Drought prolongs wildfire fears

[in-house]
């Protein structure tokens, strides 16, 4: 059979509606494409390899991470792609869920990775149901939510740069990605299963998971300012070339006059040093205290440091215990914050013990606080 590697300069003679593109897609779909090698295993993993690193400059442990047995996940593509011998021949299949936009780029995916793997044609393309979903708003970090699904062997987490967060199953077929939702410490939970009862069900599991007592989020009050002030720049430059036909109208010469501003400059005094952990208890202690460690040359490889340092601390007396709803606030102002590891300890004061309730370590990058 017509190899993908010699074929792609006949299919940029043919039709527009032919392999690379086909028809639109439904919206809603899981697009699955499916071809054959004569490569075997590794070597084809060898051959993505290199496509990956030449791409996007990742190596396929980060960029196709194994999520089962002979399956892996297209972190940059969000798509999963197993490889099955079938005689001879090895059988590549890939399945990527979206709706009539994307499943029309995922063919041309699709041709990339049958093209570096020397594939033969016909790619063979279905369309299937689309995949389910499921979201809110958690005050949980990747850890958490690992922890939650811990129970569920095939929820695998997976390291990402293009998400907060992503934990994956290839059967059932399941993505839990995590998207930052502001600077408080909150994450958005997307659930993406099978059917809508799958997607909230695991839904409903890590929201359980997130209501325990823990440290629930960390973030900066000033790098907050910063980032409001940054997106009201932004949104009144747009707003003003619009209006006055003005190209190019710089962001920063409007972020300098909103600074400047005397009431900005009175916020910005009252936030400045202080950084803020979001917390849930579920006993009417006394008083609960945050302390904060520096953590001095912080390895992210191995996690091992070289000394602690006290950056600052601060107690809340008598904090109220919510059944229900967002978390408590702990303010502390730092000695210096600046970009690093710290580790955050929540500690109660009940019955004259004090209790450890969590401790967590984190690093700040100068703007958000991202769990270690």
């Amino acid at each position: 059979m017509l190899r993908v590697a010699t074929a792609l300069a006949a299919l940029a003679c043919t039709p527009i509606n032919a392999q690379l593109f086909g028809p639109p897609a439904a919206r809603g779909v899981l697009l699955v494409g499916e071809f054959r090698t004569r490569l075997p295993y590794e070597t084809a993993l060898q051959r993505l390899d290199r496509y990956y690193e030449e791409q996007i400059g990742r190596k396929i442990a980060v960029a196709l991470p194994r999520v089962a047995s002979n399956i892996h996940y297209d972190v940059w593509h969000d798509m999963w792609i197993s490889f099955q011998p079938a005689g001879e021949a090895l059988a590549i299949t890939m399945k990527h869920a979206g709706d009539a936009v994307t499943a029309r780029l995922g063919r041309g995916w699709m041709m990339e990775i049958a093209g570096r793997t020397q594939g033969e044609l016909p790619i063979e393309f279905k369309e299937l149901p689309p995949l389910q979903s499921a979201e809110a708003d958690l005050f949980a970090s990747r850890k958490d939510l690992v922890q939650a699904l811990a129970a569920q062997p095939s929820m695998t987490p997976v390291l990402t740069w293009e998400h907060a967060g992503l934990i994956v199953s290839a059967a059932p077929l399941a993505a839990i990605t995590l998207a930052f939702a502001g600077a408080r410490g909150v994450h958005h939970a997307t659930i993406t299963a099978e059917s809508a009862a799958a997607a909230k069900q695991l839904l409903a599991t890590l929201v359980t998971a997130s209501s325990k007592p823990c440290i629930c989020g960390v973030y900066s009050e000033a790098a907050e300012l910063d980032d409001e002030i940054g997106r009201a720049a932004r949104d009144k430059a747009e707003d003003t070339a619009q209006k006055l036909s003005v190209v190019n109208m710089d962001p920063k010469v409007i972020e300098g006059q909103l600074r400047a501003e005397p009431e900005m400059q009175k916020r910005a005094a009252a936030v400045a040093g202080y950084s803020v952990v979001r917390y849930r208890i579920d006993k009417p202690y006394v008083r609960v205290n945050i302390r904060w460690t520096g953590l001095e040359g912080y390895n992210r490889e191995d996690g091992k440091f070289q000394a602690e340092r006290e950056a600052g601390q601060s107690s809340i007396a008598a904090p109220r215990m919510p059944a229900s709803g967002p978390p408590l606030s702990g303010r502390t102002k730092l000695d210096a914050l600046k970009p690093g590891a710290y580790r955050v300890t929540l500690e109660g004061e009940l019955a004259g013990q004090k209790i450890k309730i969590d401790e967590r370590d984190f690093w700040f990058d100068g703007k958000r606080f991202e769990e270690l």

What should be green is mostly brown.Severe drought is devastating some valley crops and putting emergency responders on edge."Right now we're in a very, very dangerous fire situation, and we will continue to be in a dangerous fire situation," said George Garrett, Director of Homeland Security and Emergency Management for Weslaco and Donna. Garrrett said a Homeland Security meeting Thursday revealed the Valley could reach extreme drought within three to four months. Should we not get some kind of tropical storm," said Garrett. "For those of us in emergency services, it presents a very real threat." The threat is man made. "People are not burning smartly," said Garrett. Garrett said trash burning can take a turn for the worse. "We have areas down here that we could wipe out an entire neighborhood very, very quickly if a fire gets started," said Garrett. "Even in the rural areas it could wipe out an entire colonia." Punishment for illegal burning is in place, but Garrett said judges don't always choose the maximum. "It's when it gets to the court systems, a lot of times it's not taken seriously as it should be," said Garrett. Safe burning begins with the individual. Even without a burn ban in place, you must get a burn permit. It's a safeguard from potential disaster. Even with a permit, there are safety precautions you need to take. To get a list of recommendations visit